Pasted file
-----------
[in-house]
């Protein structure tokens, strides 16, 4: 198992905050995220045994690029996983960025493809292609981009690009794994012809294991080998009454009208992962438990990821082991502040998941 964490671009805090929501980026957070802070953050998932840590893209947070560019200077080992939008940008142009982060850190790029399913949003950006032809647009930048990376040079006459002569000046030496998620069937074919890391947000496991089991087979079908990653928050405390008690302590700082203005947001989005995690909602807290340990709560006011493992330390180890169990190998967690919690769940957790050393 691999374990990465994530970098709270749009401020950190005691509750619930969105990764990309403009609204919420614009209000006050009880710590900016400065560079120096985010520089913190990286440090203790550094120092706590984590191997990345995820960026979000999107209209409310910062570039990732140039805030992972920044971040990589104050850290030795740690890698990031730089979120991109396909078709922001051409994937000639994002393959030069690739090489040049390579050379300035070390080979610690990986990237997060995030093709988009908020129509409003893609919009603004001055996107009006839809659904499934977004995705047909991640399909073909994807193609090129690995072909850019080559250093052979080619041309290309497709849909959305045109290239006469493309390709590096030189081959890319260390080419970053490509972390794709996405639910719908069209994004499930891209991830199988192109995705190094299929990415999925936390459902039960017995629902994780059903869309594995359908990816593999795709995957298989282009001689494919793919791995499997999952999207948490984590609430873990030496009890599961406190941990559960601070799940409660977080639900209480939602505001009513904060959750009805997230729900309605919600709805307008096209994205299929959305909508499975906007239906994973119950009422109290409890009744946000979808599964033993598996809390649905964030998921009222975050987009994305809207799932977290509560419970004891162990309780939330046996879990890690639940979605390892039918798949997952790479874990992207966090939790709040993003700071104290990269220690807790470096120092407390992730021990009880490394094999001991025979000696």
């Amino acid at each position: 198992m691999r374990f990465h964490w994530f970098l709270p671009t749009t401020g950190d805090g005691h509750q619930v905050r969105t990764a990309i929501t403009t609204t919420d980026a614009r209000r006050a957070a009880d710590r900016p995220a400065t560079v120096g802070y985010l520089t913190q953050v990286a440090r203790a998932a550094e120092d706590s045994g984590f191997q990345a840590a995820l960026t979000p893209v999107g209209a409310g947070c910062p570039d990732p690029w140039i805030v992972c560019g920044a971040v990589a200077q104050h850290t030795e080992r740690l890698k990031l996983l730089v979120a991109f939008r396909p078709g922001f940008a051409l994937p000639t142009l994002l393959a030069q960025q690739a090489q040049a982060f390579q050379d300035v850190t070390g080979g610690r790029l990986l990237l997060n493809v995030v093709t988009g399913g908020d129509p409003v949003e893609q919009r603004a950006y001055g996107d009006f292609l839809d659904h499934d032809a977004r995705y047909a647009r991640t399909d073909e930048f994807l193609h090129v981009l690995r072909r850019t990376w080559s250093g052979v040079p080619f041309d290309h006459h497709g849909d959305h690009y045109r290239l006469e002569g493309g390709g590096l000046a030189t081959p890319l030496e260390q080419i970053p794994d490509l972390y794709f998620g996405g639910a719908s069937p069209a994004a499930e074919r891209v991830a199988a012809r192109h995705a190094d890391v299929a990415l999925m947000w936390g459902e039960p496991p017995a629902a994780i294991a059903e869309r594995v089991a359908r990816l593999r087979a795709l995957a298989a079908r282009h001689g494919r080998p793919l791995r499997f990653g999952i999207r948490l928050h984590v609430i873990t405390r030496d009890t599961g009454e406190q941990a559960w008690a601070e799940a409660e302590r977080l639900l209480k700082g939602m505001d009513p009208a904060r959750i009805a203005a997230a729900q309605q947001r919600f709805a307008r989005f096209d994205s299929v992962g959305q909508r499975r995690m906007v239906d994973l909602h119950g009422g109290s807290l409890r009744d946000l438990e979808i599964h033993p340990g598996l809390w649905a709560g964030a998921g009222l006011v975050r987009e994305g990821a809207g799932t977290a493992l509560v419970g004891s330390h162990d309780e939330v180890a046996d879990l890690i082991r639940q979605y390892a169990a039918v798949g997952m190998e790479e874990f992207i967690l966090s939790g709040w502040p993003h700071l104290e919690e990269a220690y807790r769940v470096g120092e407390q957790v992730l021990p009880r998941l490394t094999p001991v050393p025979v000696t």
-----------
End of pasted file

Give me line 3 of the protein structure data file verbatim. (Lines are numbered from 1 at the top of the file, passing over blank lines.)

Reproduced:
């Amino acid at each position: 198992m691999r374990f990465h964490w994530f970098l709270p671009t749009t401020g950190d805090g005691h509750q619930v905050r969105t990764a990309i929501t403009t609204t919420d980026a614009r209000r006050a957070a009880d710590r900016p995220a400065t560079v120096g802070y985010l520089t913190q953050v990286a440090r203790a998932a550094e120092d706590s045994g984590f191997q990345a840590a995820l960026t979000p893209v999107g209209a409310g947070c910062p570039d990732p690029w140039i805030v992972c560019g920044a971040v990589a200077q104050h850290t030795e080992r740690l890698k990031l996983l730089v979120a991109f939008r396909p078709g922001f940008a051409l994937p000639t142009l994002l393959a030069q960025q690739a090489q040049a982060f390579q050379d300035v850190t070390g080979g610690r790029l990986l990237l997060n493809v995030v093709t988009g399913g908020d129509p409003v949003e893609q919009r603004a950006y001055g996107d009006f292609l839809d659904h499934d032809a977004r995705y047909a647009r991640t399909d073909e930048f994807l193609h090129v981009l690995r072909r850019t990376w080559s250093g052979v040079p080619f041309d290309h006459h497709g849909d959305h690009y045109r290239l006469e002569g493309g390709g590096l000046a030189t081959p890319l030496e260390q080419i970053p794994d490509l972390y794709f998620g996405g639910a719908s069937p069209a994004a499930e074919r891209v991830a199988a012809r192109h995705a190094d890391v299929a990415l999925m947000w936390g459902e039960p496991p017995a629902a994780i294991a059903e869309r594995v089991a359908r990816l593999r087979a795709l995957a298989a079908r282009h001689g494919r080998p793919l791995r499997f990653g999952i999207r948490l928050h984590v609430i873990t405390r030496d009890t599961g009454e406190q941990a559960w008690a601070e799940a409660e302590r977080l639900l209480k700082g939602m505001d009513p009208a904060r959750i009805a203005a997230a729900q309605q947001r919600f709805a307008r989005f096209d994205s299929v992962g959305q909508r499975r995690m906007v239906d994973l909602h119950g009422g109290s807290l409890r009744d946000l438990e979808i599964h033993p340990g598996l809390w649905a709560g964030a998921g009222l006011v975050r987009e994305g990821a809207g799932t977290a493992l509560v419970g004891s330390h162990d309780e939330v180890a046996d879990l890690i082991r639940q979605y390892a169990a039918v798949g997952m190998e790479e874990f992207i967690l966090s939790g709040w502040p993003h700071l104290e919690e990269a220690y807790r769940v470096g120092e407390q957790v992730l021990p009880r998941l490394t094999p001991v050393p025979v000696t």